Espanyolification in Glasgow, Celtic’s £40m profit and £72.3m bank balance

Celtic have announced their annual financial results for the 2022/23 season and it makes for eye-watering reading. The Hoops have always had a great history of posting strong financial results, which is more than can be said for our noisy neighbours, who seem incapable of living within their means even after the liquidation of the Oldco club from Govan.

Brendan Rodgers looks ahead to the first match in the group stage of the Champions League against Feyenoord during a press conference, PK, Pressekonferenz in De Kuip. ANP OLAF KRAAK

READ THIS…Celtic plc annual results for year ended June 30, 2023

This time the club have hit the ball out of the park, largely thanks to the wonderful backing from the Celtic supporters and entry to the UEFA Champions League group stages once again last year under Ange Postecoglou. It was another welcome bonus the additional funds as Europa League football just doesn’t contribute the same whenever we don’t make the big boys tournament.

These results show once again how crucial it is that the Bhoys make the competition on a regular basis. The failure of successive failures in qualifiying for the group stages really just shows the progress that could have been made had we made it to the promised land every year for the past decade or so.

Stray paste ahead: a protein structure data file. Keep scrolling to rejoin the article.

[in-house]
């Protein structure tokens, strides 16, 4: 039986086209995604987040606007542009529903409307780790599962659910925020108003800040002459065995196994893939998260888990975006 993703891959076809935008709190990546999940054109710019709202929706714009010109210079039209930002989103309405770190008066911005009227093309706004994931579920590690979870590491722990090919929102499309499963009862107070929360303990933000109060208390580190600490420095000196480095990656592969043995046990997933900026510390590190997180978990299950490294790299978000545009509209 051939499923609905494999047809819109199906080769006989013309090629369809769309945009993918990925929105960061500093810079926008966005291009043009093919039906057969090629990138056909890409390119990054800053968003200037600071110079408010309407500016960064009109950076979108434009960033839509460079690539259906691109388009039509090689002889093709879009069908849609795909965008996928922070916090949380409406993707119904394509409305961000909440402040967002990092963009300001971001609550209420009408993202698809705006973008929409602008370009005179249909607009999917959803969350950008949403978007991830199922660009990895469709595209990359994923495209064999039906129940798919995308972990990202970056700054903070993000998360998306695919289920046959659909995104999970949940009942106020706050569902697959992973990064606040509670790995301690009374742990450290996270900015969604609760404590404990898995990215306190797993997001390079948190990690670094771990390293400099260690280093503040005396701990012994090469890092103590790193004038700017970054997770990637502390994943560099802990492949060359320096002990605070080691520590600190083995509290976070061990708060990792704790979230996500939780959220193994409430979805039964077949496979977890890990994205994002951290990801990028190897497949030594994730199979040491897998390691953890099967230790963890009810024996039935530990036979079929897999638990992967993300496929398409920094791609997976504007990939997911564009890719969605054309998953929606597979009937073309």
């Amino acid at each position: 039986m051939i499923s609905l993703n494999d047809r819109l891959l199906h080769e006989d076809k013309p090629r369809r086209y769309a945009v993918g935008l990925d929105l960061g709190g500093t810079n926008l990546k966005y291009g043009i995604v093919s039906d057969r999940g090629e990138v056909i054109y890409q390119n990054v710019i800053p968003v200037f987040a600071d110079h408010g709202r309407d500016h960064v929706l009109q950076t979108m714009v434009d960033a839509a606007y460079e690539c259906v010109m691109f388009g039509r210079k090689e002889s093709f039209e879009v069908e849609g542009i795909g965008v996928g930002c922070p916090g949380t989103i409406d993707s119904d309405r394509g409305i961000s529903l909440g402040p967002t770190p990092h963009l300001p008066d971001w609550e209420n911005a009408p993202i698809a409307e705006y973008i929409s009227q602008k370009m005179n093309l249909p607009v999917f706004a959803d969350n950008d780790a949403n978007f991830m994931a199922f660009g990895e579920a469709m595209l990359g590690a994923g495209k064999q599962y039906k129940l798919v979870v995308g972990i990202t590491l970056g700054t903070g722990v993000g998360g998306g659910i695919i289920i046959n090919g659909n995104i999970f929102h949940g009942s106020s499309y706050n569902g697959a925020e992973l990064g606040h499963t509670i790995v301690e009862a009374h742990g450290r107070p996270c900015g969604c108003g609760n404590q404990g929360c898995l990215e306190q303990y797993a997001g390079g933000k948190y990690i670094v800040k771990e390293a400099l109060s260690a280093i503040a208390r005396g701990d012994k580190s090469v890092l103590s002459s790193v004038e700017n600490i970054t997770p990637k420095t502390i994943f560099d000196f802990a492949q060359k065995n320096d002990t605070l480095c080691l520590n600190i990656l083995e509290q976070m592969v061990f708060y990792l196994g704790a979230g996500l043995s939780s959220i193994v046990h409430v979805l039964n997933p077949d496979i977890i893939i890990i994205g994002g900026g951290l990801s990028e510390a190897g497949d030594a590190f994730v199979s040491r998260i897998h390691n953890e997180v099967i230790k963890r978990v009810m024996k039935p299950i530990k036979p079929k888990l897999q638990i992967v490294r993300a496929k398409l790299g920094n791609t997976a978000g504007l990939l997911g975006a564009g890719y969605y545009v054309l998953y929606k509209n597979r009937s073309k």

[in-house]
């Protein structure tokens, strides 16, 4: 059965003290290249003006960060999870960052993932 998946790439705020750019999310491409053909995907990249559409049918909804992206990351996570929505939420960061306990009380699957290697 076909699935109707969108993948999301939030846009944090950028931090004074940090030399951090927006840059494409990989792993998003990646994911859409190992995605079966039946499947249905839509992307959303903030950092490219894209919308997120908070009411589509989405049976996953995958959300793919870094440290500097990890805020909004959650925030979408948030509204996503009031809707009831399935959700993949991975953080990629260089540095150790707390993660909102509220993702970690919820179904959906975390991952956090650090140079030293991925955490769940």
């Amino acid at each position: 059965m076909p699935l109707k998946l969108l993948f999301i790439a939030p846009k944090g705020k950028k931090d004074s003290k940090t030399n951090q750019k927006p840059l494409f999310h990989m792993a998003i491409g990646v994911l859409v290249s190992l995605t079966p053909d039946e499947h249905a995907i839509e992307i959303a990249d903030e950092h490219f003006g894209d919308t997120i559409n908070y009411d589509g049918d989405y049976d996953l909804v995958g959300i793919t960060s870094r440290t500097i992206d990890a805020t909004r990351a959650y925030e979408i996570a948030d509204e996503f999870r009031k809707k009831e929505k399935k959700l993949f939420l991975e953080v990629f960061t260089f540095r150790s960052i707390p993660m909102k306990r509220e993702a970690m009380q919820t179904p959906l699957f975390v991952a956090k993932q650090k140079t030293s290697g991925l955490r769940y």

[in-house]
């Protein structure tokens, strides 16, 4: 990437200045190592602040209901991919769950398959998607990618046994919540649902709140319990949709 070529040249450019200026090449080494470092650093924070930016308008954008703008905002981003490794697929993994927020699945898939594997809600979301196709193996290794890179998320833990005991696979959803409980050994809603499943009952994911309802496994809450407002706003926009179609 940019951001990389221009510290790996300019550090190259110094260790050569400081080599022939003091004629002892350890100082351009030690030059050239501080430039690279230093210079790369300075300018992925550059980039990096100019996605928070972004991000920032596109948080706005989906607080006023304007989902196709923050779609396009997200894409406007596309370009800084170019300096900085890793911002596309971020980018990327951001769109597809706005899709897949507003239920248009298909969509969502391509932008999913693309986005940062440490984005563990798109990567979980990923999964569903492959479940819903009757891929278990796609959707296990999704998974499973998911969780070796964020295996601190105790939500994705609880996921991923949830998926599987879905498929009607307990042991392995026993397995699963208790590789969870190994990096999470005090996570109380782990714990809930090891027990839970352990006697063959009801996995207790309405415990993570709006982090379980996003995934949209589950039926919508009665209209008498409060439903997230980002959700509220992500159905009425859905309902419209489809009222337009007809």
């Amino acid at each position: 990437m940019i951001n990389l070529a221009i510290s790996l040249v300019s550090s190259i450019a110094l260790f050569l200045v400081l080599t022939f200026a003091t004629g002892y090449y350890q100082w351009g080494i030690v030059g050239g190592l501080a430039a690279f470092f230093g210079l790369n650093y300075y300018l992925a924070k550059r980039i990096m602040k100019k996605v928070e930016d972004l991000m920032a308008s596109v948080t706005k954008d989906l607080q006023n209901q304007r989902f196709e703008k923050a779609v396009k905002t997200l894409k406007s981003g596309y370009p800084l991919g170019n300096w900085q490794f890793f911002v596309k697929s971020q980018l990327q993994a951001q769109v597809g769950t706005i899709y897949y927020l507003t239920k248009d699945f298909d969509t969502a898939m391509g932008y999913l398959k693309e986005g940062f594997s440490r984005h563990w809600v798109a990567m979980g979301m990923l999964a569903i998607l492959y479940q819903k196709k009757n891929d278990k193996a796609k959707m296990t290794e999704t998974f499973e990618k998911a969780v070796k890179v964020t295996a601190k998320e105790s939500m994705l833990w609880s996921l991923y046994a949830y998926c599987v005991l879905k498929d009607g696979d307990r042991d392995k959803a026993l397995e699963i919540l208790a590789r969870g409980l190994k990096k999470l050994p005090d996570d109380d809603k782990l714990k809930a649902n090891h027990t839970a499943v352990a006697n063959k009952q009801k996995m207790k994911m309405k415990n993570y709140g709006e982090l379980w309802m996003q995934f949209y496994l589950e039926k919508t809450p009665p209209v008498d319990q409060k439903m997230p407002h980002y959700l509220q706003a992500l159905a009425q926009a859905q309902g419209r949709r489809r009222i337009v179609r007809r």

Despite this, the results that have been posted are pretty impressive as we have smashed over the £100 million mark in revenue this time. It currently stands at £119.9m, with a 35.8% jump on the previous year of £88.2m. Spending did go up predictably from £91.7m to £95.4m, which is a rise of 4%.

Other figures show that the Parkhead outfit have managed to a gain of player sales that hits £14.4m – down from £29m the year previously. Similarly, player registration acquisitions were down from that Ange Postecoglou rebuild from £38.4m to just £13m. The major numbers though are the pre-tax profits jump from £6.1m to a whopping £40.7m. Then there’s the little matter of the money in the bank, which is currently sitting at a mammoth £72.3m – up from £30.2m in 2021/22.

Celtic v Aberdeen – Kyogo Furuhashi celebrates with the league trophy after the cinch Premiership match at Celtic Park,: Saturday May 27, 2023. Photo Andrew Milligan

Paul Gillespie

About Author

I'm a Garngad Bhoy through and through. My first ever Celtic game was a friendly against Italian side Parma at Celtic Park, in 2002. Currently a student of English Literature and Education at the University of Strathclyde for my sins. Favourite game would be a toss up between beating Manchester United with that Naka freekick, or the game against the Oldco when Hesselink scored in the dying seconds. I'm still convinced Cal Mac is wasted playing that far back.


  1. … the sons of huns will be seen in green … time to enlarge and update the “ old “ stand and up the capacity to 80k

  2. The reason the bhoys haven’t been regulars at the top table is the same reason there is 70+ million in the bank. Lawwell. These accounts don’t include Jota and Starfeld sales either so there is another 25 million in with a fraction of that spent post those sales. He has the cheek to say we need first team ready players. Where are they Peter, let’s see how much of the 70 million is left behind in the champions league where points and qualification for the next phase could generate vast sums .

  3. When you have plastic pitches in your fixture list and playing in front of empty stands it’s a hard sell bringing quality to Scotland.